“I’d take my chances,” said she, soberly.
There were pauses in which their souls went far beyond their words and seemed to embrace each other fondly with arms of the spirit invisible and resistless. And whatever was to come, in that hour the great priest of Love in the white robe of innocence had made them one. The air about them was full of strange delight, They were in deep dusk as they neared the house. For one moment of long-remembered joy she let him put his arm about her waist, but when he kissed her cheek she drew herself away.
They walked a little time in silence.
“I am no flirt,” she whispered presently. Neither spoke for a moment.
Then she seemed to feel and pity his emotion. Something slowed the feet of both.
“There,” she whispered; “you may kiss my hand if you care to.”
He kissed the pretty hand that was offered to him, and her whisper seemed to ring in the dusky silence like the dying rhythm of a bell.
Drove and Drovers
A little after daybreak they went on with the cows. For half a mile or more until the little house had sunk below the hill crest Trove was looking backward. Now and ever after he was to think and tarry also in the road of life and look behind him for the golden towers of memory. The drovers saw a change in Trove and flung at him with their stock of rusty, ancestral witticisms. But Thurst Tilly had a way of saying and doing quite his own,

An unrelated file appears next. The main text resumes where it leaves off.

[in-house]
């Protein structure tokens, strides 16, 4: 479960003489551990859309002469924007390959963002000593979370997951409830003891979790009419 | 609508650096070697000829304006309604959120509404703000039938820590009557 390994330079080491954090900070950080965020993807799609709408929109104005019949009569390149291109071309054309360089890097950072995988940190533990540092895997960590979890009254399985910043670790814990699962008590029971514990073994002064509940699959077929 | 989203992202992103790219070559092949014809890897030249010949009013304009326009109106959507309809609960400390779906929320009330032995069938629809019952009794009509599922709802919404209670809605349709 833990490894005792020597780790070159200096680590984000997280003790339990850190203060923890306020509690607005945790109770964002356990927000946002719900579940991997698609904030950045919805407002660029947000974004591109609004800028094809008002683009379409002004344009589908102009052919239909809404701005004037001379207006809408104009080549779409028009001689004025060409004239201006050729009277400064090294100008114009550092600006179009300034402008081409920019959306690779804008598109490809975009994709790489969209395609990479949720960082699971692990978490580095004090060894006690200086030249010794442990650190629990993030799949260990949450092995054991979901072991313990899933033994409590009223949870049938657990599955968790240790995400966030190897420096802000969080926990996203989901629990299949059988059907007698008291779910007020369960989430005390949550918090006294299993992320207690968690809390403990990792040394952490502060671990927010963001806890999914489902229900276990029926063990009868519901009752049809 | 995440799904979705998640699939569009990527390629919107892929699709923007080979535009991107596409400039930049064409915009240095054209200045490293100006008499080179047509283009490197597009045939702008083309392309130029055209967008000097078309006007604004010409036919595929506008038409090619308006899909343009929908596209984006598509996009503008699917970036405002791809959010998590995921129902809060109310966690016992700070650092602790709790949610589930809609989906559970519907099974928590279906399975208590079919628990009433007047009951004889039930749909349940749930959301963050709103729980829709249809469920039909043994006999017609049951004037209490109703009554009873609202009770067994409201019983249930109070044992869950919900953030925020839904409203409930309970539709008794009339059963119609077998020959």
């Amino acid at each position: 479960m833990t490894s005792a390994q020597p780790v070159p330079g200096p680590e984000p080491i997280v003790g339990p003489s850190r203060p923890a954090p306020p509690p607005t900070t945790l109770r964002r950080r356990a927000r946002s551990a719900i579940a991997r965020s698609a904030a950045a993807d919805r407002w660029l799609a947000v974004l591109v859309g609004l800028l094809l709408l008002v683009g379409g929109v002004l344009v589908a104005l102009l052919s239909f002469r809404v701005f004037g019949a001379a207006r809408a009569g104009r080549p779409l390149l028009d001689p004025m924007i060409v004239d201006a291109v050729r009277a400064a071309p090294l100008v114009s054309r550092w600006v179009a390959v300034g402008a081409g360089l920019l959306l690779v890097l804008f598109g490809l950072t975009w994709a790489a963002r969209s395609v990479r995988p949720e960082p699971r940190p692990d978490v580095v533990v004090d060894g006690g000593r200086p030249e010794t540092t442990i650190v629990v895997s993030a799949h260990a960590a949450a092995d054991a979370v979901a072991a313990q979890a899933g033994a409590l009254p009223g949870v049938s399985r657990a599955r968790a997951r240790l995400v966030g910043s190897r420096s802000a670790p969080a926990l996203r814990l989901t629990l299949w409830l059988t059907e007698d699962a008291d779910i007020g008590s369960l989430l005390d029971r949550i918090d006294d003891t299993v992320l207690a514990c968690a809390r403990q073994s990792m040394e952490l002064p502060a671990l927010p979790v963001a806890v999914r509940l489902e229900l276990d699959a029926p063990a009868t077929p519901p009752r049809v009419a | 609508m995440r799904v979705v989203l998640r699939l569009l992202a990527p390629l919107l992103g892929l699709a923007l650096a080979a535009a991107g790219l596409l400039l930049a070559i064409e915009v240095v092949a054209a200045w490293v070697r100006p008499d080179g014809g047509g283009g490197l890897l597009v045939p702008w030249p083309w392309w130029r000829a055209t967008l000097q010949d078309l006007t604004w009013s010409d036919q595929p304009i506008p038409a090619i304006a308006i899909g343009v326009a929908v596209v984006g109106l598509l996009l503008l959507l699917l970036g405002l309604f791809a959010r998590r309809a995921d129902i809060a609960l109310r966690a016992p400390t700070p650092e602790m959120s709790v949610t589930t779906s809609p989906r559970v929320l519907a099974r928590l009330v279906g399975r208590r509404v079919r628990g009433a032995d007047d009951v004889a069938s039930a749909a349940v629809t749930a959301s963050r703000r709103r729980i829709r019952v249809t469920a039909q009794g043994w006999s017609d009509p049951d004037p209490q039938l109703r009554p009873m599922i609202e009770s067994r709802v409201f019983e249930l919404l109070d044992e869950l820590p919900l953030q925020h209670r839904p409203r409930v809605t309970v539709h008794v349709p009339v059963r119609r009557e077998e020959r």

“Never see any one knocked so flat as you was,” said he. “Ye didn’t know enough t’ keep ahead o’ the cattle. I declare I thought they’d trample ye ’fore ye could git yer eye unsot.”
Trove made no answer.
“That air gal had a mighty power in her eye,” Thurst went on. “When I see her totin’ you off las’ night I says t’ the boys, says I, ‘Sid is goin’ t’ git stepped on. He ain’t never goin’ t’ be the same boy ag’in.’”
The boy held his peace, and for days neither ridicule nor excitement—save only for the time they lasted—were able to bring him out of his dream.
That night they came to wild country, where men and cattle lay down to rest by the roadway—a thing Trove enjoyed. In the wagon were bread and butter and boiled eggs and tea and doughnuts and cake and dried herring. The men built fires and made tea and ate their suppers, and sang, as the night fell, those olden ballads of the frontier—“Barbara Allen,” “Bonaparte’s Dream,” or the “Drover’s Daughter.”
For days they were driving in the wild country. At bedtime each wound himself in a blanket and lay down to rest, beneath a rude lean-to if it were raining, but mostly under the stars. On this journey Trove got his habit of sleeping, out-of-doors in fair weather. After it, save in midwinter, walls seemed to weary and roofs to smother him. The drove began to low at daybreak, and soon they were all cropping the grass or browsing in the briers. Then the milking, and breakfast over a camp fire, and soon after sunrise they were all tramping in the road again.